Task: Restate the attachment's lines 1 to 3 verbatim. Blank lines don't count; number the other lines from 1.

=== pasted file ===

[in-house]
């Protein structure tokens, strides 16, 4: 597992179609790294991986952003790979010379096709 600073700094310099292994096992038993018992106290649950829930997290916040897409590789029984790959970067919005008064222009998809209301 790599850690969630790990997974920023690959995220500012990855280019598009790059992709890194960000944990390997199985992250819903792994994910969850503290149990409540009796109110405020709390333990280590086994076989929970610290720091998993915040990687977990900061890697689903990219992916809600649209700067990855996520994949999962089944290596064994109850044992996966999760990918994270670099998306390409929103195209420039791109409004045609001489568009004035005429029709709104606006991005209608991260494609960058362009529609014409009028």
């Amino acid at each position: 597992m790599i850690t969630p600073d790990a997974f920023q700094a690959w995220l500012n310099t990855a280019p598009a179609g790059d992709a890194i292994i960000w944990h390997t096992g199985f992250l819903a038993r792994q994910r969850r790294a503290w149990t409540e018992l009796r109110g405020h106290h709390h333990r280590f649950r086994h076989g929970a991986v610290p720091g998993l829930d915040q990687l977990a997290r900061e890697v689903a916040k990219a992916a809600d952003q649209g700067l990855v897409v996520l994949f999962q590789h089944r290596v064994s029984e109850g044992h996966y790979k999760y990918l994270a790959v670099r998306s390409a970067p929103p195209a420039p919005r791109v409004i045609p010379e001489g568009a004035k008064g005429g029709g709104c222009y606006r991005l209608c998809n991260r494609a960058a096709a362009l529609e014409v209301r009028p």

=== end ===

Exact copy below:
[in-house]
């Protein structure tokens, strides 16, 4: 597992179609790294991986952003790979010379096709 600073700094310099292994096992038993018992106290649950829930997290916040897409590789029984790959970067919005008064222009998809209301 790599850690969630790990997974920023690959995220500012990855280019598009790059992709890194960000944990390997199985992250819903792994994910969850503290149990409540009796109110405020709390333990280590086994076989929970610290720091998993915040990687977990900061890697689903990219992916809600649209700067990855996520994949999962089944290596064994109850044992996966999760990918994270670099998306390409929103195209420039791109409004045609001489568009004035005429029709709104606006991005209608991260494609960058362009529609014409009028």
């Amino acid at each position: 597992m790599i850690t969630p600073d790990a997974f920023q700094a690959w995220l500012n310099t990855a280019p598009a179609g790059d992709a890194i292994i960000w944990h390997t096992g199985f992250l819903a038993r792994q994910r969850r790294a503290w149990t409540e018992l009796r109110g405020h106290h709390h333990r280590f649950r086994h076989g929970a991986v610290p720091g998993l829930d915040q990687l977990a997290r900061e890697v689903a916040k990219a992916a809600d952003q649209g700067l990855v897409v996520l994949f999962q590789h089944r290596v064994s029984e109850g044992h996966y790979k999760y990918l994270a790959v670099r998306s390409a970067p929103p195209a420039p919005r791109v409004i045609p010379e001489g568009a004035k008064g005429g029709g709104c222009y606006r991005l209608c998809n991260r494609a960058a096709a362009l529609e014409v209301r009028p």